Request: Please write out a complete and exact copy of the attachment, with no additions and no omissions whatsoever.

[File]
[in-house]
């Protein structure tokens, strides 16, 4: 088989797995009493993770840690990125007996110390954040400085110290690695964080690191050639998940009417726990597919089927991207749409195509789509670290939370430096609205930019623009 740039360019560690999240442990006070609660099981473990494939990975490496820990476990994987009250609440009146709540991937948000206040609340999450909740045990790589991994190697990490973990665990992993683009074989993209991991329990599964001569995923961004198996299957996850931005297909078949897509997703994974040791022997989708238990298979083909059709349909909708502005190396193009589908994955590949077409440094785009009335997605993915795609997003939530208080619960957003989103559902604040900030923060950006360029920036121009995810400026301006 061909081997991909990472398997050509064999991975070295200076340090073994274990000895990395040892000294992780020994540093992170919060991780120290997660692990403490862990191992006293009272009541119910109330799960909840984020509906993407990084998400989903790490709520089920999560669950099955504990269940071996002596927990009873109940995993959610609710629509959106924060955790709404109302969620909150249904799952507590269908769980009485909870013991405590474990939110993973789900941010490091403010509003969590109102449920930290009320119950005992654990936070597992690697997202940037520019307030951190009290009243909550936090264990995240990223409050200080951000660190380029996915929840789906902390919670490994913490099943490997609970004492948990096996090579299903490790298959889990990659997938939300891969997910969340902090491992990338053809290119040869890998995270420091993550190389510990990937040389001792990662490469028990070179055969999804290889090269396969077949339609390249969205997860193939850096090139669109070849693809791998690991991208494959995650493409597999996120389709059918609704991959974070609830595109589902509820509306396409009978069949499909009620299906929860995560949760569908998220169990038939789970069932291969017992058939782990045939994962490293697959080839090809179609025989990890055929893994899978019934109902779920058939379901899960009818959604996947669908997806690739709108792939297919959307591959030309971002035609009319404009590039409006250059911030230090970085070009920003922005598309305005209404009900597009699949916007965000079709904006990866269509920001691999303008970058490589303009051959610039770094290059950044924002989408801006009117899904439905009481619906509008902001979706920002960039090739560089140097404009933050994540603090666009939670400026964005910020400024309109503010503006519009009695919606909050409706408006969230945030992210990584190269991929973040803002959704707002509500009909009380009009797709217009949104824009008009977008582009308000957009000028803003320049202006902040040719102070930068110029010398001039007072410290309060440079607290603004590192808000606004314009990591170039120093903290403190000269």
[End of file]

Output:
[in-house]
């Protein structure tokens, strides 16, 4: 088989797995009493993770840690990125007996110390954040400085110290690695964080690191050639998940009417726990597919089927991207749409195509789509670290939370430096609205930019623009 740039360019560690999240442990006070609660099981473990494939990975490496820990476990994987009250609440009146709540991937948000206040609340999450909740045990790589991994190697990490973990665990992993683009074989993209991991329990599964001569995923961004198996299957996850931005297909078949897509997703994974040791022997989708238990298979083909059709349909909708502005190396193009589908994955590949077409440094785009009335997605993915795609997003939530208080619960957003989103559902604040900030923060950006360029920036121009995810400026301006 061909081997991909990472398997050509064999991975070295200076340090073994274990000895990395040892000294992780020994540093992170919060991780120290997660692990403490862990191992006293009272009541119910109330799960909840984020509906993407990084998400989903790490709520089920999560669950099955504990269940071996002596927990009873109940995993959610609710629509959106924060955790709404109302969620909150249904799952507590269908769980009485909870013991405590474990939110993973789900941010490091403010509003969590109102449920930290009320119950005992654990936070597992690697997202940037520019307030951190009290009243909550936090264990995240990223409050200080951000660190380029996915929840789906902390919670490994913490099943490997609970004492948990096996090579299903490790298959889990990659997938939300891969997910969340902090491992990338053809290119040869890998995270420091993550190389510990990937040389001792990662490469028990070179055969999804290889090269396969077949339609390249969205997860193939850096090139669109070849693809791998690991991208494959995650493409597999996120389709059918609704991959974070609830595109589902509820509306396409009978069949499909009620299906929860995560949760569908998220169990038939789970069932291969017992058939782990045939994962490293697959080839090809179609025989990890055929893994899978019934109902779920058939379901899960009818959604996947669908997806690739709108792939297919959307591959030309971002035609009319404009590039409006250059911030230090970085070009920003922005598309305005209404009900597009699949916007965000079709904006990866269509920001691999303008970058490589303009051959610039770094290059950044924002989408801006009117899904439905009481619906509008902001979706920002960039090739560089140097404009933050994540603090666009939670400026964005910020400024309109503010503006519009009695919606909050409706408006969230945030992210990584190269991929973040803002959704707002509500009909009380009009797709217009949104824009008009977008582009308000957009000028803003320049202006902040040719102070930068110029010398001039007072410290309060440079607290603004590192808000606004314009990591170039120093903290403190000269």